Never put a higher watt bulb in your lighting fixtures than is recommended by the manufacturer. This can burn up the fixture\'s wiring, making it a fire hazard.
Flickering lights, outlets that work sporadically, circuit breakers that frequently trip or buzz, loose wall outlets, and bulbs that blow out frequently are all indications of minor electrical problems. If these problems are not monitored and repaired, they can lead to greater danger. They also may be indications of more serious electrical problems, such as improper wiring or poor grounding.
Use light bulbs that match the recommended wattage on the lamp or fixture. There should be a sticker that indicates the maximum wattage light bulb to use in every light fixture.
Keep all halogen lights away from combustible materials such as cloths or curtains. Halogen lamps will become very hot and can be a fire hazard.
Check all cords on a regular basis. Make sure they\'re out of traffic paths, such as doorways, and free of frays and exposed wires.
Cords should not be placed beneath rugs where they can become a trip hazard or where frays will not be noticeable. Furthermore, covering a cord will prevent it from keeping as cool as possible.
Make sure all electrical cords are away from water, including bathtubs, sinks and toilets (even spots prone to random spills).
DON’T yank an electrical cord from the wall. Pulling on a cord can damage the appliance, the plug or the outlet.
Do not staple or nail cords in position at any time; if the cord does not remain where desired, use tape or twist ties to secure it.
Extension cords are meant to be a temporary, not permanent solution for wiring. Do not use them on a continuous basis. Have a qualified technician add more receptacle outlets so you don’t have to use extension cords.
Never cover up extension cords with furniture, floor coverings or window treatments.
Extension cords need to be exposed to air. Avoid overloading extension cords. Just because there are six receptacles in the cord, that doesn’t mean you should plug something into every one. Extension cords are rated for a specific number of watts. Make sure the items plugged into the cord do not exceed this rating.
Always remove extension cords by the plug, not by tugging on the cord.
Know the location of the circuit breaker panel and the main shut-off to the electrical system. Labeling in the control panel should identify each breaker\'s circuit. The main shut-off may be located outside at the meter. If something is wrong with the system, everything can be shut down from here. Panels need to be accessible for shut down and electrical repair.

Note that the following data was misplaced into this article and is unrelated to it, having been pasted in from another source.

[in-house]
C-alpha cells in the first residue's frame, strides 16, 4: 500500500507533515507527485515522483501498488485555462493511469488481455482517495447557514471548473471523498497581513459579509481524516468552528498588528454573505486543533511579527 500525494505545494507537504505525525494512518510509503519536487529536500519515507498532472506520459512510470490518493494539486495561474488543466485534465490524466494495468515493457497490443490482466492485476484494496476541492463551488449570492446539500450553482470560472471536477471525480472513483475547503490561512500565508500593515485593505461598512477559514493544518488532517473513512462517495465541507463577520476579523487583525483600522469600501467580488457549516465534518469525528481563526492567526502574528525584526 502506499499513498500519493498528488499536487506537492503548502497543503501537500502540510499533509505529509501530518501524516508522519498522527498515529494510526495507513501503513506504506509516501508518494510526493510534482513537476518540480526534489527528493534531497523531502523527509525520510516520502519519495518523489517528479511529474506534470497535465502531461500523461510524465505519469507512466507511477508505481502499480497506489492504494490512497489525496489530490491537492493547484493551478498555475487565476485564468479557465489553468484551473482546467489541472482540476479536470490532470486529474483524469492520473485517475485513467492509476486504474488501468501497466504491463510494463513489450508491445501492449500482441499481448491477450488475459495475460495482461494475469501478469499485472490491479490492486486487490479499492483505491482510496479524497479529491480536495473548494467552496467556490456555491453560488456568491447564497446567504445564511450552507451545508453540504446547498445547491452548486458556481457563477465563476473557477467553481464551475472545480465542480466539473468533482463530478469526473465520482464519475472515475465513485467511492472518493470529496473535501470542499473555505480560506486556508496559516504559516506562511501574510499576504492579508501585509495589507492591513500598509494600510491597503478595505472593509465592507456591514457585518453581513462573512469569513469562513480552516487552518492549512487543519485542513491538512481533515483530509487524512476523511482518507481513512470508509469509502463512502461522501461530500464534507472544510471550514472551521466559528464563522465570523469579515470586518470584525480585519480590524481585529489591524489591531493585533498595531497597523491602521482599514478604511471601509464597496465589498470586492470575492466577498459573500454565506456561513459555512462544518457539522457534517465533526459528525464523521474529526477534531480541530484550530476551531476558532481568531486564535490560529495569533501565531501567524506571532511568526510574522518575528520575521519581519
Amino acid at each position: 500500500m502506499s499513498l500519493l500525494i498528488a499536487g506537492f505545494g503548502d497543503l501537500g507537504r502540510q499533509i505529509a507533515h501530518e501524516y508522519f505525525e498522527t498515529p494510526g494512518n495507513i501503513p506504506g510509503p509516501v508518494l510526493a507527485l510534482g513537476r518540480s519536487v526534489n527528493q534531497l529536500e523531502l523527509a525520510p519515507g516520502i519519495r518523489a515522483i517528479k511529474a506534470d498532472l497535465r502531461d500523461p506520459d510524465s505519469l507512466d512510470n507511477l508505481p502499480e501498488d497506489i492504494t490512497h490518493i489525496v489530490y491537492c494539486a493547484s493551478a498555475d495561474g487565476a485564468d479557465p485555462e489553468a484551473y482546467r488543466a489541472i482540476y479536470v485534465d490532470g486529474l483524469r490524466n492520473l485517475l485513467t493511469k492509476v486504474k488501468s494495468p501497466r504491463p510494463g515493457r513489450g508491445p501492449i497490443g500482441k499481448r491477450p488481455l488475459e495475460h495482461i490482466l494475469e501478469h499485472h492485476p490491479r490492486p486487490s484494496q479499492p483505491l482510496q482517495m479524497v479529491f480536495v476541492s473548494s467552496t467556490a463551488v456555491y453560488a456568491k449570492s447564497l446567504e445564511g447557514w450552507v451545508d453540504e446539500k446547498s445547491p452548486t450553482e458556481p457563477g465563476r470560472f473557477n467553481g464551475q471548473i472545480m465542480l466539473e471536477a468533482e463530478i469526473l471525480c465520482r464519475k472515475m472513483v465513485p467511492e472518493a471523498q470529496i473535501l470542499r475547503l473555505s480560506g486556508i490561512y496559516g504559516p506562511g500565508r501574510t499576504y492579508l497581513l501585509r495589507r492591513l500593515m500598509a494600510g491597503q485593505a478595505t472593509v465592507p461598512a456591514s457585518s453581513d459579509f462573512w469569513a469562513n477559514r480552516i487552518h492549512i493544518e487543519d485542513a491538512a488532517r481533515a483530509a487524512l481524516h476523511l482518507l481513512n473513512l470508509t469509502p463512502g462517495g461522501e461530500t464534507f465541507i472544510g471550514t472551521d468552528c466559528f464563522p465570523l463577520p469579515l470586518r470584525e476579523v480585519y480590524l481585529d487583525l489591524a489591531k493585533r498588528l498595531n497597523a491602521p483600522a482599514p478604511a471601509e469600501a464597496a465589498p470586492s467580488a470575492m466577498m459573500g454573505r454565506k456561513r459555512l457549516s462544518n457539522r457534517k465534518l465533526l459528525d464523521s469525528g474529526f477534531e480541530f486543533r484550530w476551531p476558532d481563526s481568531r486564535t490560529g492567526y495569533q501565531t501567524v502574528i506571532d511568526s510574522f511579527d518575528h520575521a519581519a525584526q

When you are buying or remodeling a home, have it inspected by a qualified technician.
Arc fault circuit interrupters (AFCIs) are a kind of circuit breaker that shuts off electricity when a dangerous condition occurs. Consider having them installed in your home. Use a qualified technician.
Use ground fault circuit interrupters (GFCIs) to reduce the risk of shock. GFCIs shut off an electrical circuit when it becomes a shock hazard.
GFCI protected outlets must be in bathrooms, kitchens, garages, outside, in crawlspaces and unfinished basements.
Test AFCIs and GFCIs once a month to make sure they are working properly.
Every 3 months you need to change your air filter. This helps you save money in the long run.
Do not attempt to make your own repairs unless you are an expert. Electrical repairs are best left to the professionals.
Smoke detectors should be installed in each bedroom. Check your smoke detectors monthly and replace the batteries yearly.
In addition to these visual signs, be watchful for the smell of burning rubber or plastic, heat coming from electrical components, or the sound of sizzling or humming coming from electrical components. These, too, are indications that something is amiss that may require electrical repair.
Only plug one heat-producing appliance (such as a coffee maker, toaster, space heater, etc.) into a receptacle outlet at a time.